UNITED NATIONS (AP) — Secretary-General Antonio Guterres is strongly urging all countries to implement an arms embargo against Libya, saying preventing the proliferation of weapons is important to de-escalate the current fighting and restore stability in the country.
The U.N. chief expressed deep concern in a report to the Security Council circulated Friday that current military operations in Libya are reportedly "being reinforced by the transfer of arms into the country, including by sea."
Guterres was reporting specifically on implementation of a resolution last June authorizing the European Union's maritime force to enforce the arms embargo on the high seas off the coast of Libya.
He noted that EU countries in March extended the mandate of the naval mission, but took the unusual step of restricting its operation by refusing to allow it to deploy any ships. Instead, the EU said it will deploy more planes and personnel.
Italy commands the mission known as Operation Sophia, but the populist government in Rome refuses to allow its ships or aid groups' migrant rescue vessels to disembark in Italian ports. The EU move on suspending the naval mission was widely viewed as being aimed at easing tensions with Italy's anti-migrant government.
Guterres said Operation Sophia reported that between March 23, 2018 and March 22, 2019 it conducted 1,083 "hailings," 84 friendly approaches and three vessel inspections. It said no weapons were seized.
But the secretary-general said there are still attempts to smuggle arms to Libya, citing the reported seizure of arms and related military material by Libyan port and customs authorities.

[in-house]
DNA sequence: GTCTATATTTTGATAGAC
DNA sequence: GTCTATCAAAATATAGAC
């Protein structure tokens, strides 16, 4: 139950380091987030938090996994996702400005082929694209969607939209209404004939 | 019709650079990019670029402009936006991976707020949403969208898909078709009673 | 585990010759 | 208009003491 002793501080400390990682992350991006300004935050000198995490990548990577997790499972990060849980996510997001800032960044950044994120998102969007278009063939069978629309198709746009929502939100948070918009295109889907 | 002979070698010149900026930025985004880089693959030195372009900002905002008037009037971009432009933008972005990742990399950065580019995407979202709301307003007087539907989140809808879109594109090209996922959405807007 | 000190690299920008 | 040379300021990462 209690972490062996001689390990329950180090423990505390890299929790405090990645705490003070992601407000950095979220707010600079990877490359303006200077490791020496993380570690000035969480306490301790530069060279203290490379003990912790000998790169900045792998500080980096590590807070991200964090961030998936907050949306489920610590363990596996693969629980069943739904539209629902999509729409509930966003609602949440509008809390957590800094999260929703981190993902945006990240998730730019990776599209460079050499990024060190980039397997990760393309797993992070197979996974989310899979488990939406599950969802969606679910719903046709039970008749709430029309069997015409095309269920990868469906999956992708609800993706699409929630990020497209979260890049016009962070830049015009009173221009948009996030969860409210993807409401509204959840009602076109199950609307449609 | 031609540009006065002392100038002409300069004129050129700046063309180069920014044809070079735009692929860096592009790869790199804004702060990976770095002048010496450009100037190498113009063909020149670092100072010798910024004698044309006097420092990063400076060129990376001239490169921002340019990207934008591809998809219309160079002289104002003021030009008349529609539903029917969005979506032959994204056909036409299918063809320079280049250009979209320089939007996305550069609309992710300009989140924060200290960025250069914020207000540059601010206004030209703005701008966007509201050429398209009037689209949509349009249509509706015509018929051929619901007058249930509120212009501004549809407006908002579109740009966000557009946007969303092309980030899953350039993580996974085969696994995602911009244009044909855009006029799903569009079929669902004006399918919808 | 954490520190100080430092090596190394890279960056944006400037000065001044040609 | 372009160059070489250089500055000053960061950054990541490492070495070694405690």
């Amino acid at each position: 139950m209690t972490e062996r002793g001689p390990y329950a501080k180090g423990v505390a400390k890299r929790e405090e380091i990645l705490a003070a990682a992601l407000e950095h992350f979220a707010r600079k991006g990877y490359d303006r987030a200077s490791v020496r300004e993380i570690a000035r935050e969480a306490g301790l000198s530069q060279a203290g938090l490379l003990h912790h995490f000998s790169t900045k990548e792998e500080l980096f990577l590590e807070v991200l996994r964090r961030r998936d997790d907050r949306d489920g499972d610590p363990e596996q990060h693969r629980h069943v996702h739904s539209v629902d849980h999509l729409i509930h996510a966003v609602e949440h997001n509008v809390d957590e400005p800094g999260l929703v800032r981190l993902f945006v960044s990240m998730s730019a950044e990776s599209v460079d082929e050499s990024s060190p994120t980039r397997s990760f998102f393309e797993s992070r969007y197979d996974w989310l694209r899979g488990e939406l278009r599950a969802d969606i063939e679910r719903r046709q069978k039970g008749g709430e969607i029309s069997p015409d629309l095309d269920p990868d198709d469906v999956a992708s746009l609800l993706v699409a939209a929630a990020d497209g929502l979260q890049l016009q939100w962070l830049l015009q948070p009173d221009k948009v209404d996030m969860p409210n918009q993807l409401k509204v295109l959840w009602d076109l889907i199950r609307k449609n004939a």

Given the current suspension of Operation Sophia, Guterres said, "it is as relevant as ever for member states, in order to complement the efforts of the military operation, to inspect cargo in their territorial waters or at their seaports that is heading to and coming from Libya."
More broadly, the secretary-general cited reports of violations of the arms embargo by air, land and sea during the recent military escalation and fighting in Libya — sparked by an offensive to take control of the capital Tripoli launched April 4 by the self-styled Libyan National Army, led by Field Marshal Khalifa Hifter.
Civil war in Libya in 2011 toppled and later killed longtime dictator Moammar Gadhafi, and the chaos that followed resulted in a divided country, with a weak U.N.-supported administration in Tripoli overseeing the country's west and a government in the east aligned with Hifter. Each is backed by an array of militias and armed groups fighting over resources and territory.
Guterres said he is "deeply concerned that an important opportunity for an inclusive dialogue and the search for a political solution for Libya may be undermined" by the current military escalation.
He noted that that since the Security Council imposed the arms embargo on the import and export of weapons to and from Libya in 2011 its implementation "continues to encounter challenges."
"I strongly urge member states to fully implement the embargo measures, which are of immediate importance to the protection of civilians and the restoration of security and stability in Libya and the region," Guterres said.